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Tens of Thousands Riot in Southwest China
The Epoch Times
10/25/2004



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WANZHOU DISTRICT, CHONGQING CITY Ė A violent riot involving tens of thousands of people erupted in southwest China, sparked by a conflict between a laborer and a pair of passersby on a Chongqing city street.

On the afternoon of October 18, a porter accidentally struck a woman passing by with the pole slung over his back, which was dirty and stained the womanís clothes. A male accompanying the woman and who claimed to be a high-level government official struck the porter with his shoulder pole, breaking the laborerís leg. The manís act caused public outrage, resulting in forty to fifty thousand people surrounding the district government building and burning many police patrol cars and fire engines. Authorities sent a thousand armed riot police to suppress the violent conflict. The demonstrators were gradually dispersed by midnight. The event has since subsided but has caused Beijingís leaders great alarm.

Beating Causes Public Outrage

The Hong Kong publication Apple Daily reported a witness, Mr. Li, as saying that a porter named Yu Jikui accidentally struck a passing woman named Zeng Qingrong with the pole slung over his back, which was dirty and stained the womanís clothes. The woman immediately slapped the porterís face several times, despite his repeated apologies. Hu Quanzong, the man accompanying the woman, snatched the porterís shoulder pole and struck him with it, breaking his leg. He also claimed that he was the Director-General of the Land Bureau, and that he could buy the porterís life for 200 thousand Yuan (US $ 24,155). The woman claimed that she was wealthy and that if others in the crowd slapped the bearerís face, she would pay them 20 Yuan (US $ 2.42) for every slap.

The event immediately incited public indignation. Hundreds of people surrounded the site, causing a traffic jam. Some people called ď110,Ē Chinaís equivalent of 911. On arrival, the police shook hands with Hu, and wanted to take him, the woman, and the porter away. Meanwhile, the public surrounded the police patrol cars to prevent them passing through. Afterwards, the event escalated; by nightfall, tens of thousands people had surrounded Wanzhou District government. The overseas Boxun News Network reports that there were forty to fifty thousand people surrounding the building. The government did not respond until midnight. Five police cars and fire engines were overturned and burned, and the glass door of the front entrance to the Wanzhou District government office was broken by stones thrown by the public.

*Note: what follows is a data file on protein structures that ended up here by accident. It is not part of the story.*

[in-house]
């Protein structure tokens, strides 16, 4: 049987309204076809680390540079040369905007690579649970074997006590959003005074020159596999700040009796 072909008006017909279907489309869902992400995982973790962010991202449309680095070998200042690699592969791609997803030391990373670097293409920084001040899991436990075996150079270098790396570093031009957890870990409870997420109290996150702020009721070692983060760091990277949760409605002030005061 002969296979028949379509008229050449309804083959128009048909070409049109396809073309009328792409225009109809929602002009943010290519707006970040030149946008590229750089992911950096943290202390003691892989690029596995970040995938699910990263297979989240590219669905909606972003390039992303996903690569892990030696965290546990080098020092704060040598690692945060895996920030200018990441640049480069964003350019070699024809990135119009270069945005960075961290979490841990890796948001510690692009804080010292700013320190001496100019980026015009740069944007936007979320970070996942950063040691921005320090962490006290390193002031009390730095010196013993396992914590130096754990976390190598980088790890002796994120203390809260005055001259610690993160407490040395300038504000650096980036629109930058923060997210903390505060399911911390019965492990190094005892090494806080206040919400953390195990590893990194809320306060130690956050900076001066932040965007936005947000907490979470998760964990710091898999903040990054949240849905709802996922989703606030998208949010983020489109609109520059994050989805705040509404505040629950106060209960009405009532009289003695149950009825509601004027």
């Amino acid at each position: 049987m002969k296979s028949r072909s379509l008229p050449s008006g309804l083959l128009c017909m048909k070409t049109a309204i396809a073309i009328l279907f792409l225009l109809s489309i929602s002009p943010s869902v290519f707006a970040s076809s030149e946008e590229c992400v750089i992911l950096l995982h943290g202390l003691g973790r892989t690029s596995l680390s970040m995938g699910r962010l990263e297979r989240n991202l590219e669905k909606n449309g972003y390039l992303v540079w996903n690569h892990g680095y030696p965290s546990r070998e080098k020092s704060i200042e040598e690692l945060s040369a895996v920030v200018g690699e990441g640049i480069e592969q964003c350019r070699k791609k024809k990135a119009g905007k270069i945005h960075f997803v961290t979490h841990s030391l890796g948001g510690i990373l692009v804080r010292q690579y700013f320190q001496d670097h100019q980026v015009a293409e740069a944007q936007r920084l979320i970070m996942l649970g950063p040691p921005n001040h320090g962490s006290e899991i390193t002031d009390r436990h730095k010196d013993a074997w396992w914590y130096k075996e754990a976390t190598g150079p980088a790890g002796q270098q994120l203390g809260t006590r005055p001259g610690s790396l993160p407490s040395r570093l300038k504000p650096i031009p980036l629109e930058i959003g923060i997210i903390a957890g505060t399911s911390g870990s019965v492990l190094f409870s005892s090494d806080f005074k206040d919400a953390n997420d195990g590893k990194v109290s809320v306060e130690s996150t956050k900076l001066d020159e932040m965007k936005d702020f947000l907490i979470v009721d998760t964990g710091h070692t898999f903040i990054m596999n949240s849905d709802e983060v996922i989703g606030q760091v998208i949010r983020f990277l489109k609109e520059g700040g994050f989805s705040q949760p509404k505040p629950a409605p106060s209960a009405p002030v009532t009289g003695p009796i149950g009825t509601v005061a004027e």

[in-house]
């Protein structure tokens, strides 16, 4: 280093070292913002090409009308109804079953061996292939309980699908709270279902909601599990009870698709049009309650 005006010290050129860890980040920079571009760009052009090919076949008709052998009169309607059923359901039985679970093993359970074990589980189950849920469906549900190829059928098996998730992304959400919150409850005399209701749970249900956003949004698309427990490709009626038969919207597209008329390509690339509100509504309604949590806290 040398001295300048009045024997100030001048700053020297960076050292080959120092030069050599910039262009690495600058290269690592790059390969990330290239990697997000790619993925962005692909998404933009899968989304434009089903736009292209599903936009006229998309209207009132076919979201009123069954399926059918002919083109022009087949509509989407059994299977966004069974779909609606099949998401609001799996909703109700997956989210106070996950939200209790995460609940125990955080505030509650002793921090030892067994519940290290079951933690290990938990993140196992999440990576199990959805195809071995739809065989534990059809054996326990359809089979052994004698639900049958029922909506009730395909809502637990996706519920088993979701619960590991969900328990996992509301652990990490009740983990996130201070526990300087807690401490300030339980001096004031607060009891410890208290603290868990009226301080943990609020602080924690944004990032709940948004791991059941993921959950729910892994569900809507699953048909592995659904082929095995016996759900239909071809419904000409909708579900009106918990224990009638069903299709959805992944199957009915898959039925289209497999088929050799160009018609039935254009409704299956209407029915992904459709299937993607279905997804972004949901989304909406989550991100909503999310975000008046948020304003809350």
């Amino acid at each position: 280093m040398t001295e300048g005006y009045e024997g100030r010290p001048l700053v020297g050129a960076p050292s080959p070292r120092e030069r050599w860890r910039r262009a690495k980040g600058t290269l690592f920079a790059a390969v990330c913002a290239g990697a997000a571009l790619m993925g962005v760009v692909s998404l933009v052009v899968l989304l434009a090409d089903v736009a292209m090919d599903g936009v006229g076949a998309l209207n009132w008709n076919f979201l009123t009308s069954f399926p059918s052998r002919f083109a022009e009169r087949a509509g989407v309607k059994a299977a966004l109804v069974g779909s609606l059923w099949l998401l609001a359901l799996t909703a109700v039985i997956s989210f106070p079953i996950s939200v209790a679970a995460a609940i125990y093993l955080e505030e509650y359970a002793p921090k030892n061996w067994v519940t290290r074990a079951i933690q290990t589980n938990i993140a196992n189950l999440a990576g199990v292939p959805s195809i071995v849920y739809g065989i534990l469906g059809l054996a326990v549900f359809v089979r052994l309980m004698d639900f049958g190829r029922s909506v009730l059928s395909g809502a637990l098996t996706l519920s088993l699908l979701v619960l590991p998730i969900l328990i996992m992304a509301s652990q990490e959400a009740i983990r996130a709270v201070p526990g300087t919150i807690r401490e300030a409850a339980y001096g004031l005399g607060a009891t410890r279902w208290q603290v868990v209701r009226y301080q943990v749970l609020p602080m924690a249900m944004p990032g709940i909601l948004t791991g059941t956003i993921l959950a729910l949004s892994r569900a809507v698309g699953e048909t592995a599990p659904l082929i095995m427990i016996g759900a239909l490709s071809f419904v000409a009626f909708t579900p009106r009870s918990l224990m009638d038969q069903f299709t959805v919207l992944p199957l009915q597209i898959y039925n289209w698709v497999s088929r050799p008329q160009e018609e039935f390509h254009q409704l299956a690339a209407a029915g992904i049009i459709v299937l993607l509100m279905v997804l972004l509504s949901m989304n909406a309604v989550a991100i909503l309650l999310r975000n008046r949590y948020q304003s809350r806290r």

Riot Alarms Beijingís Leaders

Because of the serious nature of the incident, Wu Zhenglong, the chief of Wanzhou District, called an urgent late-night meeting. In the meeting he told the police to refrain from responding to demonstratorsí violent acts and insults. However, at about 8 pm the authorities started to use force with about a thousand armed riot police dispersing the crowd outside the building and the square. The public responded by throwing bricks and pieces of wood at the police. Eventually, the police used tear gas and rubber bullets to disperse the crowd. By about midnight, the demonstrators gradually dispersed. Although the event was neutralized, members of both the public and police were injured. Dozens of people were arrested.

The police held a special news conference on midnight, October 19. They claimed that the couple who beat the porter were not government officials. The man, Hu Quanzong, was a temporary worker in a local fruit wholesale market and that his wife, Zeng Qingrong, did not have a stable job.

It is reported that the Wanzhou event has alarmed Beijingís leaders. Many top officials in Beijing representing Chongqing rushed to the city to inspect the scene. They instituted emergency measures and established a quick-response headquarters to deal with future problems. The authorities also sent police from nearby cities and counties to Wanzhou, whose police force was far too small. Thousands of army and police forces joined the anti-riot team.

Government Moves to Stifle Online Dissent

The event caused Internet users to express discontent at the current political situation, the awakening of social conscience, and alarm at the corruption in Mainland China, as well as concern for the future of the nation. However, the hosts of the forums quickly terminated all comments and reports concerning the Wangzhou event, and the government moved to stifle all mention of the event.

Recently, conflicts between the public and police have been occurring with growing frequency, mainly because of the nationís burgeoning social and economic inequalities and because citizens have no place to appeal for justice.

The scale of the conflicts is becoming larger, and they are also becoming more and more violent. A survey of nearly one hundred scholars and experts conducted by Beijing University showed sixty percent of the experts think that China will probably face a crisis in the social, economic, or political field before 2010 that will influence the development of the nation.

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